GLENDALE, Arizona -- It's difficult to think of a semifinal of a major international tournament with as much of a David and Goliath feel as Haiti against Mexico on Tuesday in State Farm Stadium.
Mexico has been the favorite to win the Gold Cup from before the tournament began, as it almost always is, while Haiti is in the semifinal for the first time. The 3-2 comeback victory over Canada had the inhabitants of the Caribbean island celebrating in the streets of Port-au-Prince.
"It was a proud feeling [seeing people celebrating]," said Haiti coach Marc Collat on Monday. "We are aware that we are bringing a lot of happiness to the people, who don't see happiness daily."
"In Haiti there are a lot of problems, so if there is anything that can make them happy, we have to give them all we have," said Haiti player Steeven Saba, who recovered from a three-year absence in the game due to surgeries to make the Gold Cup. "We play with heart for them and hopefully we get a win tomorrow."
The hero of that win over Canada, 25-year-old forward Nazon Duckens, scored once in 10 games last season for St. Mirren, having previously played in the Belgian second division, at Oldham Athletic and Coventry City. Goalkeeper and captain Johny Placide is a free agent, having left Oldham at the end of last season.
You're unlikely to see a Mexican playing his club football at Boundary Park get a call-up anytime soon.
"For Haiti, it is a first semi [at the Gold Cup], maybe the country will wait a long time to be back in a semi, but we are here, we are part of the last four, therefore we hope to have to make an impact," said Collat.
Speaking beforehand and as if to highlight the differing long-term ambitions of these two teams, Mexico coach Gerardo "Tata" Martino -- who is suspended from Tuesday's game after picking up two yellow cards -- talked at length about the growth required in a national team to reach the true international elite and used the example of Spain as the only team to achieve that jump in recent years.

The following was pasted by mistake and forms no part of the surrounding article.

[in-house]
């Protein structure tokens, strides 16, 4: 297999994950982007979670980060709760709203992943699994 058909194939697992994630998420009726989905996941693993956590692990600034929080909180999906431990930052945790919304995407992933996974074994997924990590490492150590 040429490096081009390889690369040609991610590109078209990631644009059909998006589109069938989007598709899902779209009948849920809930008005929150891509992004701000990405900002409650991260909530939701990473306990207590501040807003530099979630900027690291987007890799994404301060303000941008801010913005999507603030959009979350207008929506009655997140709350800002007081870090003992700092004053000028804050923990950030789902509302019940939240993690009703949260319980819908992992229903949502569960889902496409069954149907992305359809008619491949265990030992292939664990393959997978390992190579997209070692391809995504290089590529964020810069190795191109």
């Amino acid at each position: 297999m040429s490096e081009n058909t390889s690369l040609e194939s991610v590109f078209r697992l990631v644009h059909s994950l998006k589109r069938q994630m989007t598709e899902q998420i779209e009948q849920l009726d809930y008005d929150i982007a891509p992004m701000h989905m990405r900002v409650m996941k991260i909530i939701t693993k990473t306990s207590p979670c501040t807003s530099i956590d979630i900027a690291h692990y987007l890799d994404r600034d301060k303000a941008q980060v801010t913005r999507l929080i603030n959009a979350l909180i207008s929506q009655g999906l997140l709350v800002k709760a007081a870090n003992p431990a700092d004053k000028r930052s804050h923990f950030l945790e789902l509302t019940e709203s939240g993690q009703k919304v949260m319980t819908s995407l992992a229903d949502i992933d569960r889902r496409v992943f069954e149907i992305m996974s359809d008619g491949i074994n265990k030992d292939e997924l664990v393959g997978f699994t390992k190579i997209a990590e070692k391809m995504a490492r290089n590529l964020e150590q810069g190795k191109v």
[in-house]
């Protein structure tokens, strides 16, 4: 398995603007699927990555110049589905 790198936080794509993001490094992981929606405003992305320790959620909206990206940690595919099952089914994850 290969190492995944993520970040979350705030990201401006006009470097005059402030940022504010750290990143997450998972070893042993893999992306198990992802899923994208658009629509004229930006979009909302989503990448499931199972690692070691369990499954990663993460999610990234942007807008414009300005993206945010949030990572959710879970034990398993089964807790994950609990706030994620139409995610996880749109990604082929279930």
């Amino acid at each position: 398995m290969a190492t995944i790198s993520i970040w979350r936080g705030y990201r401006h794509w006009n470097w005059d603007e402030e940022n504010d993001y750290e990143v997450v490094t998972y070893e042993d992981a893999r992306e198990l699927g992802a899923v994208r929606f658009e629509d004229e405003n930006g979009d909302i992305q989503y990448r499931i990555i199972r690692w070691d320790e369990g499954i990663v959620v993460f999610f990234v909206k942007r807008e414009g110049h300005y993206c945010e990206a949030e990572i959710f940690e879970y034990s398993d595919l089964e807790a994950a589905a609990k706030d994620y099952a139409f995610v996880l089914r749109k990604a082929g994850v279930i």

"There's no reason to think that any other association can't do exactly the same, adding in a good generation of players," said Martino, implying that that will be his task with Mexico.
But despite the differing origins and ambitions, Haiti is the form team, the "revelation" of the Gold Cup, according to Martino.
The Haitians have won all four of their games so far, defeating Costa Rica to top Group B and then stunning a confident Canada in the quarterfinal.
This promises to be a tricky assignment for El Tri against a team is physical, hits on transitions and is effective when it does attack. Haiti's average possession per game so far this tournament is 38.1 percent, compared to Mexico's 66.1 percent, while the Caribbean side has completed 779 pass over the four games in the Gold Cup, which is less than half of Mexico's 2,003.
Not that any of those stats makes this any easier for Mexico. In fact, Haiti is the type of team that tends to cause Mexico problems and Martino will be looking to cut out the error that saw Martinique only lose 3-2 in the group stage and Costa Rica tie 1-1 over the 120 minutes of the quarterfinal.
"Haiti is a team that is tremendously effective in taking maximum advantage of any chance the rival gives it to be in the game," said Martino. "Costa Rica allowed them to and they took advantage, turned the game around, Canada as well, [Haiti] is an opponent that you have to play against for the whole 90 minutes with a lot of intensity and a lot of care."
Both coaches talked about the complications of having only 72 hours between the quarterfinal and semifinal, but Martino is not going to be thinking about resting any players.
"There's no rest in a semifinal, nobody will be left out because they have to rest, what we will try to do is avoid risks," said Martino.
Andres Guardado has been nursing a slight muscle issue, but has prepared for the game as usual and Martino wasn't ruling him out.
For Mexico, a loss is almost unthinkable, while for Haiti picking up a Gold Cup final place would be cause for more celebrations.